# Algorithms: rearrange 2D matrix (via "flipping" element)

I'm wondering which algorithm solves the following (efficiently): a 2D matrix of numbers [1..9], which should be aligned horizontally from top (1) to bottom (9), but only through a click, either vertically or horizontally with a different number.

An example of an input matrix:

``````1 8 2 6 1 6
9 2 5 1 6 2
3 6 9 2 9 8
5 1 7 4 2 8
4 2 7 6 9 5
```

```

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Desired output matrix:

``````1 1 1 1 2 2
2 2 2 2 3 4
4 5 5 5 6 6
6 6 6 7 7 8
8 8 9 9 9 9
```

```

code>

Clarification in "Flipping": Take for example the input matrix. In the upper left corner is "1". That 1 can either flip horizontally with an 8 next to it (the first row becomes now ` 8 1 2 6 1 6 `

), or vertically and 9 is below (the first column becomes now ` 9 1 3 5 4`

). He cannot flip diagonally 2.

Any solutions (any language is ok) to this problem?

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The part about not being able to flip diagonally is the red herring. (Just flip the element next to it and then below it.) This way, any element can be exchanged with any other element in the matrix by repeated flips. Continue this line of reasoning and you will see that your desired end state is a matrix containing elements in ascending order, increasing from left to right and from top to bottom (as in the end state).

To get this end result quickly, simply change the original matrix from a 2D array to a flat list. Sort. Then go back to 2-dimensional array.

If you need to know the sequence of legal moves that can generate the final result (note that such a sequence is not unique!), The following simple algorithm will do it:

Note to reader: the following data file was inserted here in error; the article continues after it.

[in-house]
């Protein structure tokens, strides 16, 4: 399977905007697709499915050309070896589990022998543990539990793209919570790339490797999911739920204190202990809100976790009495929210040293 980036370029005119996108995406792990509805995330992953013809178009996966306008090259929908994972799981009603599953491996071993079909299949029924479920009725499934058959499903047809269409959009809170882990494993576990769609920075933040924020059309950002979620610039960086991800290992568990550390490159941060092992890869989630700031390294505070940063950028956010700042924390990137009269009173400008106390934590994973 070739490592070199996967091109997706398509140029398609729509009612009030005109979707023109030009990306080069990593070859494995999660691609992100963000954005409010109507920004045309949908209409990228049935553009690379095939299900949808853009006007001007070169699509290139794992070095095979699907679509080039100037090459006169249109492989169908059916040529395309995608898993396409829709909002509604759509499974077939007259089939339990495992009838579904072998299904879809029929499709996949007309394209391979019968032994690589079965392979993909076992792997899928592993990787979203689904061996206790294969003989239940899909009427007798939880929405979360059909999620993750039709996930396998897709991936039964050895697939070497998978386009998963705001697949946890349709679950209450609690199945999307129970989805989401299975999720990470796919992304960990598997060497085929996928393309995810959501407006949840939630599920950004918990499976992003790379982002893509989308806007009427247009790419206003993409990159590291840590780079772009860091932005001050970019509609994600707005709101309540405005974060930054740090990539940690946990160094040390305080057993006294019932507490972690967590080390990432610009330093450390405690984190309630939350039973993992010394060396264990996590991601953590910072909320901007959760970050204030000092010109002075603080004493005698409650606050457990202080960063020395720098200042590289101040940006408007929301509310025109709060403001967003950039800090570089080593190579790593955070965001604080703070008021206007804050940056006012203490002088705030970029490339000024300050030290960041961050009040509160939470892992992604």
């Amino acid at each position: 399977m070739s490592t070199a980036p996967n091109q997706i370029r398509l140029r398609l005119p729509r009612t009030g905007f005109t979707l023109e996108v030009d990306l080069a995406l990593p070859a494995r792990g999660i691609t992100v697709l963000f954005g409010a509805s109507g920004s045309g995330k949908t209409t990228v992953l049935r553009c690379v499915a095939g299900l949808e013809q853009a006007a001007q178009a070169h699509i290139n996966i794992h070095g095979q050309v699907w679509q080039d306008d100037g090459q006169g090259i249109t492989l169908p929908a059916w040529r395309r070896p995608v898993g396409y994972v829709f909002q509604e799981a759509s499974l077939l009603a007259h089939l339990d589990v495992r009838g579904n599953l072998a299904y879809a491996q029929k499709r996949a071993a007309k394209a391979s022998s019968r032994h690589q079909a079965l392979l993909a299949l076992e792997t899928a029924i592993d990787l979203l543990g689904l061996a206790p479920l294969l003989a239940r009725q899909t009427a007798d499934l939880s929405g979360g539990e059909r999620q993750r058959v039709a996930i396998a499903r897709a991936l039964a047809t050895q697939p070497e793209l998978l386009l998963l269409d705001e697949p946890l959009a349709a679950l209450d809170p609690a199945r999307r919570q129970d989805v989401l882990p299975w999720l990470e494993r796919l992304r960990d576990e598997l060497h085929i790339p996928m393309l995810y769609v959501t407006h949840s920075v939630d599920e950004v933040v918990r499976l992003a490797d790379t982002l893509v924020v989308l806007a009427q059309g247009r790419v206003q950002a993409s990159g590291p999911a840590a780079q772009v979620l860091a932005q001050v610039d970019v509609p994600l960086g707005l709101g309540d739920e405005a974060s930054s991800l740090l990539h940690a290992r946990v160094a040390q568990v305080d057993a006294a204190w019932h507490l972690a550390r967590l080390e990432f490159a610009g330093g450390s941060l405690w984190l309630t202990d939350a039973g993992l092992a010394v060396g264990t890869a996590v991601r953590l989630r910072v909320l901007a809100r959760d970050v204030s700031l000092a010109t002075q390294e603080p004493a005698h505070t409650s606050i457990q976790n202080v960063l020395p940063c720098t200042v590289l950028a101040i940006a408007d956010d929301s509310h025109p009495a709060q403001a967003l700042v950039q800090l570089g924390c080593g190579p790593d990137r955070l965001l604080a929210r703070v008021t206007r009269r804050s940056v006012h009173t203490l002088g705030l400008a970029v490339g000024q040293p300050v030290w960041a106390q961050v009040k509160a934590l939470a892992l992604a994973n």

• Start by positioning the element that is in the upper left corner; this is the current position.
• Find the smallest element in the rest of the matrix.
• Drop this element until it reaches the column of the current position, then until it reaches the row of the current position.
• Mark the current position as correctly placed.
• Move to the next position by shifting the current position one index to the right, or to the beginning of the next line if an entire line was placed.
• Repeat until the entire matrix is ​​installed.

Optimally efficient? Hardly. Simple and efficient? Quite right.

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good puzzle! in any case, you can try modified versions of the sorting algorithms. I'm not very good at implementation, but I might try to give it to you later. Another way to solve this is through the A * algorithm. this is a pathfinding algorithm used in artificial intelligence, but I've seen it apply to a problem like this.

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